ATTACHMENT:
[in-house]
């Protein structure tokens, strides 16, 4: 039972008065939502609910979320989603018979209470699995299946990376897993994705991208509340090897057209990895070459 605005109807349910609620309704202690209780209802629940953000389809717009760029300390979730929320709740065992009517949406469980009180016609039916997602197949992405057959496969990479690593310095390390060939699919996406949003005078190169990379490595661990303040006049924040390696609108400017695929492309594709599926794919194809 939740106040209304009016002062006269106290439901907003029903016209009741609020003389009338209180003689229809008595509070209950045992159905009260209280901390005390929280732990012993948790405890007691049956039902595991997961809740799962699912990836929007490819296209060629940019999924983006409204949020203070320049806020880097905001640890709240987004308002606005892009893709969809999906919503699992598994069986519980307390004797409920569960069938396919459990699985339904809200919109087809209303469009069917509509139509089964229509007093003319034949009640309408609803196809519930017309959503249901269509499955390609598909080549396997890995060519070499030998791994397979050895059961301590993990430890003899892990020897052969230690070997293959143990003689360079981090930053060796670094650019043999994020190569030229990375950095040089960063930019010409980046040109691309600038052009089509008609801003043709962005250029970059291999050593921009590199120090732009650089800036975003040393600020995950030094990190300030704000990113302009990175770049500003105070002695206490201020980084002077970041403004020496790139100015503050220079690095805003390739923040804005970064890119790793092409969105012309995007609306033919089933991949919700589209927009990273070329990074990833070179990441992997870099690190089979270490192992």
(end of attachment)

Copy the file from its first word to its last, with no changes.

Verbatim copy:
[in-house]
């Protein structure tokens, strides 16, 4: 039972008065939502609910979320989603018979209470699995299946990376897993994705991208509340090897057209990895070459 605005109807349910609620309704202690209780209802629940953000389809717009760029300390979730929320709740065992009517949406469980009180016609039916997602197949992405057959496969990479690593310095390390060939699919996406949003005078190169990379490595661990303040006049924040390696609108400017695929492309594709599926794919194809 939740106040209304009016002062006269106290439901907003029903016209009741609020003389009338209180003689229809008595509070209950045992159905009260209280901390005390929280732990012993948790405890007691049956039902595991997961809740799962699912990836929007490819296209060629940019999924983006409204949020203070320049806020880097905001640890709240987004308002606005892009893709969809999906919503699992598994069986519980307390004797409920569960069938396919459990699985339904809200919109087809209303469009069917509509139509089964229509007093003319034949009640309408609803196809519930017309959503249901269509499955390609598909080549396997890995060519070499030998791994397979050895059961301590993990430890003899892990020897052969230690070997293959143990003689360079981090930053060796670094650019043999994020190569030229990375950095040089960063930019010409980046040109691309600038052009089509008609801003043709962005250029970059291999050593921009590199120090732009650089800036975003040393600020995950030094990190300030704000990113302009990175770049500003105070002695206490201020980084002077970041403004020496790139100015503050220079690095805003390739923040804005970064890119790793092409969105012309995007609306033919089933991949919700589209927009990273070329990074990833070179990441992997870099690190089979270490192992």